Computational design of a Novel dehydratase for renewable fuels and chemicals

Award Information
Agency: Department of Energy
Branch: N/A
Contract: DE-SC0011396
Agency Tracking Number: 209631
Amount: $150,000.00
Phase: Phase I
Program: STTR
Awards Year: 2014
Solicitation Year: 2014
Solicitation Topic Code: 12b
Solicitation Number: DE-FOA-0000969
Small Business Information
251 South Lake Avenue, Suite 910, Pasadena, CA, 91101-3022
DUNS: 883426434
HUBZone Owned: N
Woman Owned: N
Socially and Economically Disadvantaged: N
Principal Investigator
 Stephen Mayo
 Prof.
 (626) 395-6408
 steve@mayo.caltech.edu
Business Contact
 Barry Olafson
Title: Dr.
Phone: (626) 844-7348
Email: barry.olafson@protabit.com
Research Institution
 California Institute of TechNology
 1201 East California Blvd
Pasadena, CA, 91125-0001
 () -
 Nonprofit college or university
Abstract
The reaction catalyzed by dihydroxyacid dehydratase is a key bottleneck in the biosynthesis of isobutanol from glucose, caused in part by extremely inefficient maturation of the catalytically essential Fe-S cofactor (~1%) when the dehydratase is recombinantly expressed. One strategy to relieve this bottleneck is to replace this complicated, energetically expensive enzyme with a simpler one that uses Mg2+ instead of an Fe-S cluster as cofactor. To accomplish this, computational protein design will be used to engineer dihydroxyacid dehydratase activity into a sugar acid dehydratase. These enzymes express well in recombinant organisms, and although the wild-type enzymes do not act on the target substrate, they catalyze analogous dehydration reactions using simple metal ions. Starting from the E. coli sugar acid dehydratase EcYfaW, the active site will be redesigned to accommodate the target substrate, generating a novel dihydroxyacid dehydratase that will be amenable to expression in yeast; this should increase active enzyme concentration and enhance the overall reaction rate, leading to improved isobutanol yields and decreased production costs. Phase I objectives are: (a) apply state-of-the- art computational protein design to design combinatorial libraries of EcYfaW variants with dihydroxyacid dehydratase activity; (b) use high-throughput screening and/or selection to identify active EcYfaW variants; (c) apply directed evolution to further improve catalytic activity. This research will improve the efficiency of biosynthetic production of isobutanol, a product that holds substantial value as a fuel additive and in the production of hydrocarbon transportation fuels, plastics, rubber, and other polymers. An Fe-S-independent dehydratase could also be valuable in several other transformations leading to key industrial chemicals such as isobutylene, polypropylene, and polystyrene. By facilitating the biosynthesis of isobutanol and other chemicals from a biomass-derived sustainable resource (glucose), this project can help reduce U.S. dependence on foreign oil and spur domestic manufacturing, investment, and job creation. Furthermore, it may ultimately provide a carbon-neutral route to transportation fuel, resulting in myriad environmental benefits. Our understanding of enzyme-substrate-cofactor interactions and how computational tools can be applied to tailor enzyme activity and specificity will be enhanced in the execution of this project. The principles learned may facilitate the use of computer-aided design methods and encourage the design of other novel enzymes to replace the many whose dependence on complex cofactors have hindered their use in industry. This work will also demonstrate the utility of combining computational protein design and directed evolution on a specific problem of commercial significance. The wider adoption of hybrid computational- and evolution-based protein engineering methods could significantly reduce research time and costs by replacing the bulk of expensive laboratory-evolution efforts with in silico screening. A hybrid approach may enable the use of custom engineered proteins in previously intractable applications such as patient-specific medical treatments and facilitate the development of novel, highly active catalysts for industrial applications, broadening the scope of safe, clean enzymatic catalysis to reactions never addressed by Nature.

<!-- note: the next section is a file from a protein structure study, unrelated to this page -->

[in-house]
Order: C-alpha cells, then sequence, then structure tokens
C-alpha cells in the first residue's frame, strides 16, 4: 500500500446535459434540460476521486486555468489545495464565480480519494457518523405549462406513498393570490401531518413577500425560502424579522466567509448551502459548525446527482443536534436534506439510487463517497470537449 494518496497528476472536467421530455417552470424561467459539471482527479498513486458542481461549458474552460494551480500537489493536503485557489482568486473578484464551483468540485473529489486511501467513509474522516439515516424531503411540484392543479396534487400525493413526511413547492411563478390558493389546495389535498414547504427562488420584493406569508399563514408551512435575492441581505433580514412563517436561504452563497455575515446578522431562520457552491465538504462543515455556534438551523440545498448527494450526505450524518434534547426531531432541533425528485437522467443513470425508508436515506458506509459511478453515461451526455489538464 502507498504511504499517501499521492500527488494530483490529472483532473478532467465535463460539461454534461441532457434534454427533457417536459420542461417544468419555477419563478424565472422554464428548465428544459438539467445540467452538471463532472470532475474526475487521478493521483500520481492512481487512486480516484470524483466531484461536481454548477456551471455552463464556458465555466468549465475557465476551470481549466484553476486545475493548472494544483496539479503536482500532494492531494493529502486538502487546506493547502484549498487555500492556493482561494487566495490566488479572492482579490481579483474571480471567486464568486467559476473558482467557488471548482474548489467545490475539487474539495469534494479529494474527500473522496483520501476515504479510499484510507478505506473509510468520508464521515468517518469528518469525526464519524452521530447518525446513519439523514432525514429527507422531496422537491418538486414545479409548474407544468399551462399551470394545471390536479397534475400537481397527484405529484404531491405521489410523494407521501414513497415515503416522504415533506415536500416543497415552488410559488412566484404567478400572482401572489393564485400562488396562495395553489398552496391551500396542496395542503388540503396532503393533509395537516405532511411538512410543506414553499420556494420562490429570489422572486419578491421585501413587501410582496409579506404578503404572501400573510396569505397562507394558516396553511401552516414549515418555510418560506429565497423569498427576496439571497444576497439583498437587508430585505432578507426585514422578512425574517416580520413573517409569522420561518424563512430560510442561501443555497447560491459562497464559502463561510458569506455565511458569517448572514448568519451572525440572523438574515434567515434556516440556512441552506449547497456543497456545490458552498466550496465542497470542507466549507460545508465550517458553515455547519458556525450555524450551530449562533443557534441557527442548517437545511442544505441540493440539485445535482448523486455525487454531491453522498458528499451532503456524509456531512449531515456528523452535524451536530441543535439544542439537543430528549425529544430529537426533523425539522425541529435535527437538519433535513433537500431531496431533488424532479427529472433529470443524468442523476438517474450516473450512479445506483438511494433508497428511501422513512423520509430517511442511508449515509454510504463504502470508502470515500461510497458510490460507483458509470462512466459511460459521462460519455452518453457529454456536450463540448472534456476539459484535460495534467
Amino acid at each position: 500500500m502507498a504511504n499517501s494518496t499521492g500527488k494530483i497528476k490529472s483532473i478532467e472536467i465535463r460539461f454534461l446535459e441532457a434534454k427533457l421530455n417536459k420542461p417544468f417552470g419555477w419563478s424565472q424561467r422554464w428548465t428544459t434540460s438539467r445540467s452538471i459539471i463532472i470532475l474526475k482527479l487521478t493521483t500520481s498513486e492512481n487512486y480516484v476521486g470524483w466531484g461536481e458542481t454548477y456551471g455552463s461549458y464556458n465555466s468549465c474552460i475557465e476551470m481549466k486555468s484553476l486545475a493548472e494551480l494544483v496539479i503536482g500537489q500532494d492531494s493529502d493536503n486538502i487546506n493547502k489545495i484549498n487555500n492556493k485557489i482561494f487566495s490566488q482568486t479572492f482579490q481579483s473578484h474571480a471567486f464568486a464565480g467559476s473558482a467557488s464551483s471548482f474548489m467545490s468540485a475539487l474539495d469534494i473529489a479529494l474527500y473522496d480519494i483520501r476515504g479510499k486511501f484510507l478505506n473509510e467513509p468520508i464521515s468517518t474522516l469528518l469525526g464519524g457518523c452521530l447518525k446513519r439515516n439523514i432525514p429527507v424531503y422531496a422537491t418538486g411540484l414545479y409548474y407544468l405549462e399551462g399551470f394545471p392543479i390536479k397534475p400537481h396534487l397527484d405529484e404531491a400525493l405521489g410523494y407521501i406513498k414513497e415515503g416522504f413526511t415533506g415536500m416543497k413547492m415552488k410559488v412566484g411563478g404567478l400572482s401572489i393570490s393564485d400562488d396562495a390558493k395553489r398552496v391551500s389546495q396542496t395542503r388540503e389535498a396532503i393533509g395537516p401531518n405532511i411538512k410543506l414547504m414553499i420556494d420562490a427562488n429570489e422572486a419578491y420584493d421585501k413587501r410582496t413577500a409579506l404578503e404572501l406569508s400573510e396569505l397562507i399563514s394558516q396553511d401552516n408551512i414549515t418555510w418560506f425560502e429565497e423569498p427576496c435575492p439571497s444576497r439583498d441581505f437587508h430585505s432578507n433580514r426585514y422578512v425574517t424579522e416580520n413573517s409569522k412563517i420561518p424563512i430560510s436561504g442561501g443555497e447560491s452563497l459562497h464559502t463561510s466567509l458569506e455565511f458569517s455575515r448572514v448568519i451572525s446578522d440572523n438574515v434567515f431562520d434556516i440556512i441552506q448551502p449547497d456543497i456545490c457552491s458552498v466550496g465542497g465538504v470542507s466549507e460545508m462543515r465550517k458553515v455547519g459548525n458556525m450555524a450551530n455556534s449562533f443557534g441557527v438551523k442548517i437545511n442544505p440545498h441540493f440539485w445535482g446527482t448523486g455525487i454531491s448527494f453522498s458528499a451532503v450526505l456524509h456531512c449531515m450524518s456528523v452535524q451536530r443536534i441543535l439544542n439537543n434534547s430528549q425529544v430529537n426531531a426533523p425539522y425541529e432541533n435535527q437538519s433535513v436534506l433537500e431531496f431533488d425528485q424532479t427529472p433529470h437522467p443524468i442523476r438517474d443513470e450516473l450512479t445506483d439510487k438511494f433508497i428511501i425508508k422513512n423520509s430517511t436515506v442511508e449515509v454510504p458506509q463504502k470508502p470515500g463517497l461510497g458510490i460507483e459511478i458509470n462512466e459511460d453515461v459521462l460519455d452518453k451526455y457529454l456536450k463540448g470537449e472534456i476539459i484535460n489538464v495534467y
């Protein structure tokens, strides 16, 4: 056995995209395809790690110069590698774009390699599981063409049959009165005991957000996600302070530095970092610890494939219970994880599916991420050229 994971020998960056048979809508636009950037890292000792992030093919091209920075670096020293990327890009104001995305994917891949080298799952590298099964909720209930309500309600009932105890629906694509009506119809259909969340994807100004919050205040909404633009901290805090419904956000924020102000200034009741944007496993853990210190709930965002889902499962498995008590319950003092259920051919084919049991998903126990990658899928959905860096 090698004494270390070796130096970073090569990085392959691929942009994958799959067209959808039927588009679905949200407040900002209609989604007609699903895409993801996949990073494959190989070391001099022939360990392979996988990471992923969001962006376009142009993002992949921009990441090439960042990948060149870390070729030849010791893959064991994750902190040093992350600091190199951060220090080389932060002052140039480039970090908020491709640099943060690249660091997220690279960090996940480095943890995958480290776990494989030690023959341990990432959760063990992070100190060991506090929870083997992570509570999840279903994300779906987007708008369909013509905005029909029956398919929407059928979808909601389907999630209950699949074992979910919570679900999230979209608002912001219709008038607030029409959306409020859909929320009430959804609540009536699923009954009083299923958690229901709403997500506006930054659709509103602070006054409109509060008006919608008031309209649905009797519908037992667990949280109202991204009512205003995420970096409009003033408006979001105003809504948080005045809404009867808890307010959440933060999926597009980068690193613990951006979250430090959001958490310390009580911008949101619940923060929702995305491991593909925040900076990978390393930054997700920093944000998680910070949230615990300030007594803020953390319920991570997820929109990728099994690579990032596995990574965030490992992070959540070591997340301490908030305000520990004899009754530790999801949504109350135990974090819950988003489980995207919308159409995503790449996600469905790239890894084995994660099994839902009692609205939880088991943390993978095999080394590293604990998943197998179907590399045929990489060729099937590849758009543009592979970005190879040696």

* Information listed above is at the time of submission. *

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